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Box86 is an x86 Emulator for Raspberry Pi and other 32-bit Arm platforms

Last week, we wrote about Raspberry Pi 4 Vulkan project status and future plans, and one person commented they are currently trying to get dxvk to work Box86, and that CNX Software should write about the latter. Cool, but what does that mean? dxvk is an open-source Vulkan-based implementation of D3D9, D3D10, and D3D11 for Linux,  and Box86 is a Linux userspace x86 emulator that works on 32-bit Arm targets like the Raspberry Pi SBC. Nice, and I remember I ran x86 Linux and Windows on Raspberry Pi a few years ago using a closed-source commercial program called Exagear, but having an open-source solution is even better. That means 64-bit Arm is not supported at all, and Box86 can not even be built for Aarch64 targets. Since many x86 games require OpenGL, as opposed to OpenGL ES, Box86 works best in conjunction with gl4es. By installing Box86 on Raspberry Pi 4, or other Arm boards like many of the Rockchip […]

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Year 2019 in Review – Top 10 Posts and Stats

Happy New Year 2020

2019 is closing to an end, or you may already be into 2020 while reading this post. In any case, that means it’s time to look back at 2019 and look forward to the events and new products to take place next year. While 2018 was a boring year for new processors, 2019 brought us some interesting new chips such as Amlogic S922X / A311D, or the first Arm Cortex-A55 only processors such as Amlogic S905X3. Rockchip RK3399Pro was promising when it was announced last year, but it never really took off. It was a pretty quiet year for Allwinner as well. RISC-V architecture has been ramping up with the first general-purpose RISC-V MCU: GD32V, WCH CH572 Bluetooth LE MCU, the launch of more SiFive RISC-V cores, and Kendryte K210 RISC-V AI processor announced last year has found its way into more and more boards. There have also been the usual launches of mobile Arm processors from Qualcomm, Samsung, and […]

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Centaur Unveils an x86 SoC with Integrated AI Coprocessor

Artificial intelligence is handled at different levels in the ecosystem with ultra-powerful systems in the cloud equipped with dedicated hardware such as FPGA or GPU cards, while on the other side of the spectrum we have Arm or RISC-V based processor with AI accelerator for low power systems like smartphones or battery-powered smart cameras. Centaur Technology aims to provide a solution catering to the middle segment of devices that don’t need ultra-low power consumption, nor the highest possible peak performance, but still require a relatively compact form factor and low costs. Their solution is a still-unnamed octa-core x86 processor featuring Centaur NCORE AI coprocessor. SoC with built-in NPU (Neural-network Processing Unit) is pretty common in the Arm and RISC-V world, but it’s apparently a world’s first in the x86 space since existing solutions are all based on external accelerators. Key features of the Centaur x86 AI processor: x86 microprocessor with high instructions/clock (IPC) Microarchitecture designed for server-class applications with extensions […]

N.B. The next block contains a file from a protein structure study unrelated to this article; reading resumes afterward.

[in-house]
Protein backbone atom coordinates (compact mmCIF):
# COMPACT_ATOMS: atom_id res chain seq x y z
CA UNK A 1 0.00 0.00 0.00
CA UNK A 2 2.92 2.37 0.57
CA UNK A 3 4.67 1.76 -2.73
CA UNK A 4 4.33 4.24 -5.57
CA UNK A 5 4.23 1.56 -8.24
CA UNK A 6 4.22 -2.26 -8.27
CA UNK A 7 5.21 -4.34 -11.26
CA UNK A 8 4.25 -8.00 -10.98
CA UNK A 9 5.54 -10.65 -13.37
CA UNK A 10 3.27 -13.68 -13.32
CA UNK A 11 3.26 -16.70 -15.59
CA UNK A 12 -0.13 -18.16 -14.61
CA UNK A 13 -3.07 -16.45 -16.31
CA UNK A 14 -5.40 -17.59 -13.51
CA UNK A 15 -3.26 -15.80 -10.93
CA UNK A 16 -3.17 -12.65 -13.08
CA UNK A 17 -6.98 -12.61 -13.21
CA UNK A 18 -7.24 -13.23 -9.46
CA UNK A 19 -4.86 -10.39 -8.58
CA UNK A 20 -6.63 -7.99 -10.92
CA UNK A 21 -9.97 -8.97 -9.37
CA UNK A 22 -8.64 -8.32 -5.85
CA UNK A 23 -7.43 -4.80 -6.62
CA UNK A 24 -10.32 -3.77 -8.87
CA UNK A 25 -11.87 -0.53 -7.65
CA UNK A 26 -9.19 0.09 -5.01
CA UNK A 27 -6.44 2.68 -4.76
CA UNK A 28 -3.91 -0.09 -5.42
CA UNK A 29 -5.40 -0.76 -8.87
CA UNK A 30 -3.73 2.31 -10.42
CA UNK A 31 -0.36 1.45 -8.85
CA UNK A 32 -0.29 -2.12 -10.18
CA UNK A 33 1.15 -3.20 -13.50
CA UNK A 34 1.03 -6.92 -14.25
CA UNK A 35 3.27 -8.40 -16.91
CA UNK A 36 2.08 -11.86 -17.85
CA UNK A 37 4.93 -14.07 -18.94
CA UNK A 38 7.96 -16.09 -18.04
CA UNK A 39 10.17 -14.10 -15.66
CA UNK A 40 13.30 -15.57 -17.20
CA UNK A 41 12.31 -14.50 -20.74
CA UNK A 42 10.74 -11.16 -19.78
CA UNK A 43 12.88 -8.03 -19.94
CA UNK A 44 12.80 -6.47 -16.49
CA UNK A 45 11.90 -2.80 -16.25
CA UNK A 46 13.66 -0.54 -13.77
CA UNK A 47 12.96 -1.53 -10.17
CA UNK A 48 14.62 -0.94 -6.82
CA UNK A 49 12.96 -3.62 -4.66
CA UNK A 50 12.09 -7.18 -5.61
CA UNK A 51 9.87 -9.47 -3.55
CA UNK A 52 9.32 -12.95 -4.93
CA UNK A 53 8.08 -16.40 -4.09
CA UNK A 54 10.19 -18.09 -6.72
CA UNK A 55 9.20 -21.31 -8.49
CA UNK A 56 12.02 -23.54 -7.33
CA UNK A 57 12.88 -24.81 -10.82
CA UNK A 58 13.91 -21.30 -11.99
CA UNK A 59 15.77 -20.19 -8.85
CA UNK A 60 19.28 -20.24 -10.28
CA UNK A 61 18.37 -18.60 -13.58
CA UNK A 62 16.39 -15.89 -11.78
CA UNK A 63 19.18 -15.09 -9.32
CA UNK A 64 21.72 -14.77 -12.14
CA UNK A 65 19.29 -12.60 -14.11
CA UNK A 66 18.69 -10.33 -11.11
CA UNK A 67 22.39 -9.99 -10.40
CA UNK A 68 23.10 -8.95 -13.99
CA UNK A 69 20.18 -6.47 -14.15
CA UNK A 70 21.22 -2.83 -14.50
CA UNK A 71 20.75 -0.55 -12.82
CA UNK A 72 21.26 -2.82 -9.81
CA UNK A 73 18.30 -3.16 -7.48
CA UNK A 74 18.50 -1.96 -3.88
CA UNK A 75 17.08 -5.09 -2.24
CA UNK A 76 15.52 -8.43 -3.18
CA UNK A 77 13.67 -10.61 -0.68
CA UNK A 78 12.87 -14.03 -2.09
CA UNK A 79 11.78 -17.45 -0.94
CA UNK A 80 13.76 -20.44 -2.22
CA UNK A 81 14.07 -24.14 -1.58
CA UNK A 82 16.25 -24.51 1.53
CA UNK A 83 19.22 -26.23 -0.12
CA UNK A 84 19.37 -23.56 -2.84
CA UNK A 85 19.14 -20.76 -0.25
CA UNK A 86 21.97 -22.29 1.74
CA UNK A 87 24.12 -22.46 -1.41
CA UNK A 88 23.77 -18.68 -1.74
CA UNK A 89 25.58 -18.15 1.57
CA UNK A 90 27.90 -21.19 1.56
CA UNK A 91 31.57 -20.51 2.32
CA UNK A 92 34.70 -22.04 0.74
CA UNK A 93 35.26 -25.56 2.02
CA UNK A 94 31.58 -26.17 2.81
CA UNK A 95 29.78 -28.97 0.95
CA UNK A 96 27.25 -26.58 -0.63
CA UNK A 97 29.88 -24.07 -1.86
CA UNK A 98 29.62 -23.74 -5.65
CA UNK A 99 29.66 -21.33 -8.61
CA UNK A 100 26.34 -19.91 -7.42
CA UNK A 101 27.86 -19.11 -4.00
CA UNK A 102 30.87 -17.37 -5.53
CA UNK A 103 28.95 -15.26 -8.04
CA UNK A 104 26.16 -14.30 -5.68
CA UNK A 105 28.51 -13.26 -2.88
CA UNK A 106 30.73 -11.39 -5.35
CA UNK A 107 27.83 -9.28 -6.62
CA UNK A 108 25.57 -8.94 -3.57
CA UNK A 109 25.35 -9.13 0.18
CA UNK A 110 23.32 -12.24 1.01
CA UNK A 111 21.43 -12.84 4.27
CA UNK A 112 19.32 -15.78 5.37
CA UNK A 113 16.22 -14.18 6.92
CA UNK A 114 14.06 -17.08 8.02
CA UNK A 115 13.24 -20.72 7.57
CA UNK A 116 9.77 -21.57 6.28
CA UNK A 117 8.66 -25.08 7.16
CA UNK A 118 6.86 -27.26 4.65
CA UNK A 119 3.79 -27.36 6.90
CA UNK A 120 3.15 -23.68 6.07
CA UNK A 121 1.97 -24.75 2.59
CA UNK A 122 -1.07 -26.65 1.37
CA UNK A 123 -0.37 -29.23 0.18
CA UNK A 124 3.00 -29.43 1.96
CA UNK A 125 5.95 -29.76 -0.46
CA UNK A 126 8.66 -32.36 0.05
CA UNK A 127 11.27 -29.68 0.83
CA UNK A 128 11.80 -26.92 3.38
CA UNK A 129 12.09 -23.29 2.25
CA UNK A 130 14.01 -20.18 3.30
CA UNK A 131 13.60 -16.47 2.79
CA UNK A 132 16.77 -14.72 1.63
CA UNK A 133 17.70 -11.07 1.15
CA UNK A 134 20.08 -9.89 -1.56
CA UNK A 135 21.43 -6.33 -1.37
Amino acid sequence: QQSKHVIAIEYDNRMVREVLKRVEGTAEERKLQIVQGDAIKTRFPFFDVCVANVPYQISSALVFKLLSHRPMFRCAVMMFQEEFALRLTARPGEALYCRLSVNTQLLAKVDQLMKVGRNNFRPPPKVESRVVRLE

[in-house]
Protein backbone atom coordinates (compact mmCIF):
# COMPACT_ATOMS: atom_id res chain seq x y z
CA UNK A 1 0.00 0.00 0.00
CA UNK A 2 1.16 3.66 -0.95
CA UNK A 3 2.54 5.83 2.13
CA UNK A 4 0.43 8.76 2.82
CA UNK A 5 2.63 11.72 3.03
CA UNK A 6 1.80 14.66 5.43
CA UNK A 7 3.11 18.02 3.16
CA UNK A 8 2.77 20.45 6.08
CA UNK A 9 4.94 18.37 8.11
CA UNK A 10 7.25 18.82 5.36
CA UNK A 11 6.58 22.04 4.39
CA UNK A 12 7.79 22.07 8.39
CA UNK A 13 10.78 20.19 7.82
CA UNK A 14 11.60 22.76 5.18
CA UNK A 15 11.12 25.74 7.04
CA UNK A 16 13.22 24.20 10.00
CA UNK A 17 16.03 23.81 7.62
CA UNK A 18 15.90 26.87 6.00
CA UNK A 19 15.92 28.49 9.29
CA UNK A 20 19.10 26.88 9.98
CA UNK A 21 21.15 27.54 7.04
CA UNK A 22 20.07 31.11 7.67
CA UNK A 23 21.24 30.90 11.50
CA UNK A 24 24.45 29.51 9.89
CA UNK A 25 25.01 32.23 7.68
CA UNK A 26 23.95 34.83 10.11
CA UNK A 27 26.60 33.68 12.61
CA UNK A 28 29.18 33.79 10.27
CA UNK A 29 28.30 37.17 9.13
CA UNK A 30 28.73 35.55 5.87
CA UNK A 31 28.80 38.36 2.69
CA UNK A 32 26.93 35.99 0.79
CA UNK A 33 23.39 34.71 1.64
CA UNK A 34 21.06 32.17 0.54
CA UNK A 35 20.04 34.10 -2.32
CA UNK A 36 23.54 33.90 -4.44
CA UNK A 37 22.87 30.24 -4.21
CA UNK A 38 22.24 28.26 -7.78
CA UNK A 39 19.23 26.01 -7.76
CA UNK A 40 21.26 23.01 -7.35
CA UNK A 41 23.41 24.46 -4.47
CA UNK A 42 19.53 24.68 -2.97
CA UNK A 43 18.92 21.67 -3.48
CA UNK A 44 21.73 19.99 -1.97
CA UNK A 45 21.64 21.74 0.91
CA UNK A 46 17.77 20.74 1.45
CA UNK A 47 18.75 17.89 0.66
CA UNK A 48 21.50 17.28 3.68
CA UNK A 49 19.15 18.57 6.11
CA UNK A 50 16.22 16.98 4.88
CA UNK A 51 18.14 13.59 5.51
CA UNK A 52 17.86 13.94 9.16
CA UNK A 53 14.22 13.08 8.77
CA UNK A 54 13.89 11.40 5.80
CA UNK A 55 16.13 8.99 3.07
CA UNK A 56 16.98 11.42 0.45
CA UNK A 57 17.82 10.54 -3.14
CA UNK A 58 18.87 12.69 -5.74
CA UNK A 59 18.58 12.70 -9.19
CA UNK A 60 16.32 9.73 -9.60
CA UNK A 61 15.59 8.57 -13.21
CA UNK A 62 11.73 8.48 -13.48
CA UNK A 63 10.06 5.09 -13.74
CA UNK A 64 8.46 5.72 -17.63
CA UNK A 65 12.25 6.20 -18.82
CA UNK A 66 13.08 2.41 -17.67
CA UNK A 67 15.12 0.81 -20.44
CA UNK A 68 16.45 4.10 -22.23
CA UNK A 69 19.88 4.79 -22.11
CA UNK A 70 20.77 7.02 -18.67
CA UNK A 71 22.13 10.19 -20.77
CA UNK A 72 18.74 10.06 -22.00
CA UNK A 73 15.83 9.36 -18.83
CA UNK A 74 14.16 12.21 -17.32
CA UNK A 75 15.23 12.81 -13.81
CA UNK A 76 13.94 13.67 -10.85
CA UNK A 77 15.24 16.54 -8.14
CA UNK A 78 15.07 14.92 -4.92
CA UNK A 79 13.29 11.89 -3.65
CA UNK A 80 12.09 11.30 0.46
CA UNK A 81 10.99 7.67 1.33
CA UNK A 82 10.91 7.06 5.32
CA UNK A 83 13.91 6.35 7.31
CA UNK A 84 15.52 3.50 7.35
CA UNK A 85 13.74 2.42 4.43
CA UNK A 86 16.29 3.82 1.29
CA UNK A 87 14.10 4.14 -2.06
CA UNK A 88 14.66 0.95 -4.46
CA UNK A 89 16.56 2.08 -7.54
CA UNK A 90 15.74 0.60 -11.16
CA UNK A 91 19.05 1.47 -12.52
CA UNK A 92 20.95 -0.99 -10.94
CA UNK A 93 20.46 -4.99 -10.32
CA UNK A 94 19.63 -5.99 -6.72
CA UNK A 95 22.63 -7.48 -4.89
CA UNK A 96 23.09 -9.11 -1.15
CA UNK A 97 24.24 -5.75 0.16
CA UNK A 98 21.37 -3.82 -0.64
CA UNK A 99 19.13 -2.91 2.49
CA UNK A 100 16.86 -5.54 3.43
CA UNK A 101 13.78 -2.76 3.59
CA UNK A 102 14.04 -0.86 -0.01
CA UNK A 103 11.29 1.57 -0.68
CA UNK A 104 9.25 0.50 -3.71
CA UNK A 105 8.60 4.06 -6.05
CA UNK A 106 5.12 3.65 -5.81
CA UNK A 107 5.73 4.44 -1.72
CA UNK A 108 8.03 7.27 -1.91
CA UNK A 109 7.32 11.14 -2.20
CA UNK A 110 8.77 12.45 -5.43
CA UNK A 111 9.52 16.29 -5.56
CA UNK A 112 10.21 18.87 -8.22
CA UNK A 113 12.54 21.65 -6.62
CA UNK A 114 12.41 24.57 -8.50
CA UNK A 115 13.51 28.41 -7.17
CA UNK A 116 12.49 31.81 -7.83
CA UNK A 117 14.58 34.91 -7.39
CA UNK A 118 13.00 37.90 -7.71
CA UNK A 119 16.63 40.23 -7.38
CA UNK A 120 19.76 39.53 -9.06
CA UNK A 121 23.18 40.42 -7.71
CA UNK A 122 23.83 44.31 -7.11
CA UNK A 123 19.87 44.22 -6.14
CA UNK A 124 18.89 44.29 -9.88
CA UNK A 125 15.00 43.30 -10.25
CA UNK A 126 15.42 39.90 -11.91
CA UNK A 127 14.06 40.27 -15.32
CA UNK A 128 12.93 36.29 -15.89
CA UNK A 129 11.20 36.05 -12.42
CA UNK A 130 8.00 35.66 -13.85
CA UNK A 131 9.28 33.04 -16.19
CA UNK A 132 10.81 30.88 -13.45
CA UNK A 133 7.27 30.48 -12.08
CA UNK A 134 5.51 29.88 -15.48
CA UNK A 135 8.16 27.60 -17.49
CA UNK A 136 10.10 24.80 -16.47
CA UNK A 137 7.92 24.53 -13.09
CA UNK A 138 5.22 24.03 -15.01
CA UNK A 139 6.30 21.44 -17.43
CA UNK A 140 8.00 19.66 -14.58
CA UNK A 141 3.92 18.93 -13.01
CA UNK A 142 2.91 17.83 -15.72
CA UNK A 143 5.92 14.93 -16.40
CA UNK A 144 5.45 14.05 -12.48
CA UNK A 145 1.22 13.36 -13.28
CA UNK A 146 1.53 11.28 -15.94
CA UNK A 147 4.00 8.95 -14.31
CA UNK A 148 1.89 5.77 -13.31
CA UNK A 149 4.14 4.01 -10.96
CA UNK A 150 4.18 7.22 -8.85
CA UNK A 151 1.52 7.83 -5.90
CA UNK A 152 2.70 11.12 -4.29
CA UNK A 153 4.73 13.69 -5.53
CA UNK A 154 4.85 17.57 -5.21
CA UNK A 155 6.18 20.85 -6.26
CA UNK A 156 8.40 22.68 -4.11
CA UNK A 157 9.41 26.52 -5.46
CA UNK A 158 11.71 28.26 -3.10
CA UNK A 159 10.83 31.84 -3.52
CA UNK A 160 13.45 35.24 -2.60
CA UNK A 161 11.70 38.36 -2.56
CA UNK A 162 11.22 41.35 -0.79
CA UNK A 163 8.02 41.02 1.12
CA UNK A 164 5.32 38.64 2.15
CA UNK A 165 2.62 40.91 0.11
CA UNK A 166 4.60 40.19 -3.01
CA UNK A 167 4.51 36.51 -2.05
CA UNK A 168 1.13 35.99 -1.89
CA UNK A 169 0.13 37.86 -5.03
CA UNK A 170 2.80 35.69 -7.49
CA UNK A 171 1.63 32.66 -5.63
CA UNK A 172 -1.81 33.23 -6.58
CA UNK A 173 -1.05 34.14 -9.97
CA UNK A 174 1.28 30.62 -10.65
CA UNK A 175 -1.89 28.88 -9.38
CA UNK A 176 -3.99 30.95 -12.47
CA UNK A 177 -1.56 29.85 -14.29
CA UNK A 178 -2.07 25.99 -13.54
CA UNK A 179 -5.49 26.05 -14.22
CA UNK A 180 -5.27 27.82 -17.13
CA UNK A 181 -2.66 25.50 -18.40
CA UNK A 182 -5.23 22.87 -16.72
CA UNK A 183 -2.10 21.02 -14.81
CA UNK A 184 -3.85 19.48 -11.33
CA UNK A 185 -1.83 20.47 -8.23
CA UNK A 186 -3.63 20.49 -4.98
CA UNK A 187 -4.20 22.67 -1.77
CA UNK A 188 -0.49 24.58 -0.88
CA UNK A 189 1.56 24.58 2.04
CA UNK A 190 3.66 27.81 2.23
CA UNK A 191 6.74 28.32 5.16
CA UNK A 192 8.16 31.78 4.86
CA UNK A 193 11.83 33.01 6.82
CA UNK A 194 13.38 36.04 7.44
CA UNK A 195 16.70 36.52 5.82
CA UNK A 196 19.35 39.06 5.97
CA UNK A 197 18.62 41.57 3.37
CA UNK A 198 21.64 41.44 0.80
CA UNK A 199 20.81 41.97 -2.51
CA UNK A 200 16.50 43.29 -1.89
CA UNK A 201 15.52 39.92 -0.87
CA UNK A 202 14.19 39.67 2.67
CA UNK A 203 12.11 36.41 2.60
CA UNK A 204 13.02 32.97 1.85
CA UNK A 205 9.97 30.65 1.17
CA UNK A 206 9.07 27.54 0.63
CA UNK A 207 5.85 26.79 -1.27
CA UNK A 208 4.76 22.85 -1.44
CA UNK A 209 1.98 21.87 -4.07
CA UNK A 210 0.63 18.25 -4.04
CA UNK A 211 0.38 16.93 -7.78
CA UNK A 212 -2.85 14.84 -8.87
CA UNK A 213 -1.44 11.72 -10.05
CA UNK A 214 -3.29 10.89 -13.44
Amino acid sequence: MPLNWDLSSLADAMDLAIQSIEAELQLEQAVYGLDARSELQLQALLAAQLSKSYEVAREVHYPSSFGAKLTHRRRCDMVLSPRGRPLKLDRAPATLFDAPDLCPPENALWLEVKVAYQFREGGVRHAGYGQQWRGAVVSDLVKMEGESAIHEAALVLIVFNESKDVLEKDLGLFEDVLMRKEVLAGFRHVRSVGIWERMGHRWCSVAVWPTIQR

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Changing Ubuntu Apt Mirror from the Command Line, and the Lack of Arm64 Mirrors

When you install Ubuntu on a computer, you’d normally go through the installation ISO which guides you through a wizard where you select your location among other things, and that means you get connected to the mirror closest to your location allowing timely updates. But for those of us who flash Ubuntu images on Arm SBC’s, the mirror is normally fixed to the one set by the developer be it in China or Slovakia, or defaults to the US mirror. It still works, but it can be slower than necessary. In a computer, an easy way to change that from Ubuntu desktop to launch Software & Update program and change the download from field to a mirror in your country or neighboring country as shown below. But I’ve found myself mostly connecting to boards over SSH since it’s easier that way for reviews. One way to change the mirror would be to edit /etc/apt/sources.list manually, or just not bother, but […]